Monday, July 30, 2007

Viva Peace

Apparently the war in Iraq is going well--from the tone of the article, one might think "splendidly" instead of just "well."

Also, check out a long story on Obama's rise to prominence. Interesting info. And since the war's going so well and has made us so much safer, I guess it doesn't matter who's president in 08. Guess I'll vote Romney and hope he selects Jesus Christ as his VP.

I'm just glad Rage Against the Machine got back together and immediately started beef with Ann Coulter, and that this somehow relates to Rosie.

Perhaps, if John Edwards wins the Democratic nomination and everybody else bombs badly enough, he can select Rage frontman Zack De la Rocha as his VP. Then we're just one John vs. Mitt / Zack vs. Christ arm-wrestling competition away from restoring morality to the pale house.

Viva Rage.

Tuesday, July 24, 2007

Contagious Stupidity

From today's NYTimes:

Americans’ support for the initial invasion of Iraq has risen somewhat as the White House has continued to ask the public to reserve judgment about the war until at least the fall. In a New York Times/CBS News poll conducted over the weekend, 42 percent of Americans said that looking back, taking military action in Iraq was the right thing to do, while 51 percent said the United States should have stayed out of Iraq.


Isn't it 5th-grade wisdom - perhaps rather 2nd or 1st - that an invasion with no justifiable purpose that has only gone from worse to worst is not and was never worth supporting? Why does America now so value its presence in Iraq? (Did no one else read Theater of War?)

The article doesn't help a ton, and neither does Mark Schmitt's snarky attempt at boo-hooing Democratic pres. candidates' ability to make detailed plans.

It's not comforting to e-open the paper and see that 1) Americans are increasingly, not decreasingly comfortable with the idea that America invaded Iraq, way back when (Gawd, that was, like, four American Idols ago!) and 2) New America Foundation members are not fans of good policy papers.

They want more blather. Empty, Republicrackerish blather, good for nothing, to be held to nothing, to be sprinkled like the chaff of millet on the strong winds of a next CBS fall lineup, or the next celebrity murder-suicide.

"The candidates disappear behind a screen of white paper," Schmitt writes. Paper = reading = the intellectual = reason. And we can't have that. We're a country of Faith, a good, honest, Sarkozy-ian realm...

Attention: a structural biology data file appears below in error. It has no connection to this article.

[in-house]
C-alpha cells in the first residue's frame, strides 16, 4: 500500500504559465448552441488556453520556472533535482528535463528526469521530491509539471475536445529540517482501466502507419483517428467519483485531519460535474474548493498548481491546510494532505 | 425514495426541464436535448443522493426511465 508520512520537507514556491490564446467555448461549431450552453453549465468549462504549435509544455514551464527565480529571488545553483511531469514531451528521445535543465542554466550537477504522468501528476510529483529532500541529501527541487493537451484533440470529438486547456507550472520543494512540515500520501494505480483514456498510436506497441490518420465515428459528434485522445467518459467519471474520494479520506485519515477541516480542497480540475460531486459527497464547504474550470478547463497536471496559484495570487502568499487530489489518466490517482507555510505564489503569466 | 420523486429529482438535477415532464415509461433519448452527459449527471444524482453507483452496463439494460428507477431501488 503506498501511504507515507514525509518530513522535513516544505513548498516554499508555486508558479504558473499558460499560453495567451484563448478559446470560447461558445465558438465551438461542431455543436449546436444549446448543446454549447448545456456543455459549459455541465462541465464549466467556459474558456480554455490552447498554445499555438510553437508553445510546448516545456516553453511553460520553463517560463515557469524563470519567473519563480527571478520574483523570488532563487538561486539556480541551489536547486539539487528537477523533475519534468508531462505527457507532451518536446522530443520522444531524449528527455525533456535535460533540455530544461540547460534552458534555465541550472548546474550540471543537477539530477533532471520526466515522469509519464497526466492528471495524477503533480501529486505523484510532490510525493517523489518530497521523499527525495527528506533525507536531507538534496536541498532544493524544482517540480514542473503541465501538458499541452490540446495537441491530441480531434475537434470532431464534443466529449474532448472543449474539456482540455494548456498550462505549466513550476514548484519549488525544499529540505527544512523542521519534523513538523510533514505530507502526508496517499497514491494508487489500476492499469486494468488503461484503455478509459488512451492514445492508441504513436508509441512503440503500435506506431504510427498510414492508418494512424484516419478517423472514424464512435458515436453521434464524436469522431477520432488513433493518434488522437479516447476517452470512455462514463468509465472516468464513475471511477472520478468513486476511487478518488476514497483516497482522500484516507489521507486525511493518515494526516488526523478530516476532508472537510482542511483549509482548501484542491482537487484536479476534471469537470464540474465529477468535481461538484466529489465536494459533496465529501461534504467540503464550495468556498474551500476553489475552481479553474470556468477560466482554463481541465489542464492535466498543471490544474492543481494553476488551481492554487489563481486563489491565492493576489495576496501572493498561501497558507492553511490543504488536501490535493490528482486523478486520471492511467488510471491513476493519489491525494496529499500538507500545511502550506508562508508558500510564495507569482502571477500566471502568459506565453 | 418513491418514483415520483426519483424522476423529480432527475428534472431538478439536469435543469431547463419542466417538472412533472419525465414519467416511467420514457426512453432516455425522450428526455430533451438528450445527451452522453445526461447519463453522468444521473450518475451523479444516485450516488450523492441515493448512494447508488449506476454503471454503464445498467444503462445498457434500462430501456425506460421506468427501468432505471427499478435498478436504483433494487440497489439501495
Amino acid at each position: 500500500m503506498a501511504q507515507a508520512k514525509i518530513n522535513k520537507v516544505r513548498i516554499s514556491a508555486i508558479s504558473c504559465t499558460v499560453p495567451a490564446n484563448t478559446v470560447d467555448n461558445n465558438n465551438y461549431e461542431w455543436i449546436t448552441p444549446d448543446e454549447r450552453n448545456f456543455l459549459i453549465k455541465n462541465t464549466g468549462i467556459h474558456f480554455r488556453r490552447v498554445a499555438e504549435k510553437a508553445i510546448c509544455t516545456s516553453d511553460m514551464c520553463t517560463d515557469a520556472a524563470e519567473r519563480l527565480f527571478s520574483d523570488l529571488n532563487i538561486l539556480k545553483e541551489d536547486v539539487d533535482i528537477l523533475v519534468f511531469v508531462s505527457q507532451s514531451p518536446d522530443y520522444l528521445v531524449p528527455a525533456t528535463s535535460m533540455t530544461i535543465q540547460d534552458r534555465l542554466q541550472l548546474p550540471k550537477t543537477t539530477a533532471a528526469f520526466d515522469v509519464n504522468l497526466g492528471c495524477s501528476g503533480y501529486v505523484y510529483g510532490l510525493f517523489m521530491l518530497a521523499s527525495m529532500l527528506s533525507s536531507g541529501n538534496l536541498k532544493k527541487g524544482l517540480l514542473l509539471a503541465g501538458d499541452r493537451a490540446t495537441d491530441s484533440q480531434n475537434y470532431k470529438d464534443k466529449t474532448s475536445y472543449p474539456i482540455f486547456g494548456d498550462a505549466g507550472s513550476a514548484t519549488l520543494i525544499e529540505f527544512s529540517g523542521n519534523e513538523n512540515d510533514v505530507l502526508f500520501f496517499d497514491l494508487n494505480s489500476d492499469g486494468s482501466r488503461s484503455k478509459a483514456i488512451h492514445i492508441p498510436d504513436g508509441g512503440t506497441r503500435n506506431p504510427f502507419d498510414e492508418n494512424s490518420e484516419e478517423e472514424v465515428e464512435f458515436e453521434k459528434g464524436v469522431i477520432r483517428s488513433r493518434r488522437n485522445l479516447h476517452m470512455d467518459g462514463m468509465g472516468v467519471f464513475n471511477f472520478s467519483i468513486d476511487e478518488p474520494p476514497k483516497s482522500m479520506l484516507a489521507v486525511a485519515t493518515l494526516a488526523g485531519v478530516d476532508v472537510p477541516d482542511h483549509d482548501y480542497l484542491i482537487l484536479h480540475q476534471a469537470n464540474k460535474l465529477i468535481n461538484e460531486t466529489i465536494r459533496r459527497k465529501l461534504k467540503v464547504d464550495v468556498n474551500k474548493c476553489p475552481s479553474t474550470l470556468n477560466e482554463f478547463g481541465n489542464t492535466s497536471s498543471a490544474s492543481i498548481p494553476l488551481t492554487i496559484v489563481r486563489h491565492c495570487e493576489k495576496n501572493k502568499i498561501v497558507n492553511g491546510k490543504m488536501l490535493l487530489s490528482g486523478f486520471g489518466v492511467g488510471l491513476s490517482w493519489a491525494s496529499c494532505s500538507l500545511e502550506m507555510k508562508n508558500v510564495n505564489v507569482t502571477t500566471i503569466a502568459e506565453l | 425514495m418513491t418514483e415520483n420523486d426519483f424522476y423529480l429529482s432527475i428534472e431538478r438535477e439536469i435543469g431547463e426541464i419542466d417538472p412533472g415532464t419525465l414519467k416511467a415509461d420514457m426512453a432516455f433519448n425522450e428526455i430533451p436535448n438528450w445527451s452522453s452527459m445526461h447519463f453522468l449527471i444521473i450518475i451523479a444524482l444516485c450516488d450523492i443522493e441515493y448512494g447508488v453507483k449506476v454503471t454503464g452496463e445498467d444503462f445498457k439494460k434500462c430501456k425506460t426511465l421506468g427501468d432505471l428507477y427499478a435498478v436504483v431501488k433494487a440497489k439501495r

I suppose comfort isn't to be wanted or even warranted these days. I'll keep my policy papers and my anti-war stance, thankyouver'much. How much longer before this America now starts to resemble the Britain of Children of Men? Not much longer, perhaps. But by then I'll have my alligator ranch, so the New American "centrist" faux-radicals won't be able to sneer at me without (reptilian, masticatory) repercussions.

Saturday, July 21, 2007

The Washington Post has a scoop - Hillary has breasts!!

This is truly unbelievable. The Washington fuckin' Post has a story today which includes the following:

There was cleavage on display Wednesday afternoon on C-SPAN2. It belonged to Sen. Hillary Clinton.

She was talking on the Senate floor about the burdensome cost of higher education. She was wearing a rose-colored blazer over a black top. The neckline sat low on her chest and had a subtle V-shape. The cleavage registered after only a quick glance. No scrunch-faced scrutiny was necessary. There wasn’t an unseemly amount of cleavage showing, but there it was. Undeniable.

It was startling to see that small acknowledgment of sexuality and femininity peeking out of the conservative — aesthetically speaking — environment of Congress. After all, it wasn’t until the early ’90s that women were even allowed to wear pants on the Senate floor. It was even more surprising to note that it was coming from Clinton, someone who has been so publicly ambivalent about style, image and the burdens of both.

THIS IS NEWS?!?!? Next up at the Post : "Rudy scratches testicles during campaign stop".

Thursday, July 19, 2007

Beef eaters bad for the environment

A study in Japan has concluded that preparing 2.2 pounds of beef is the environmental equivalent of driving a car non-stop for 3 hours at 50 mph. You can read the story here.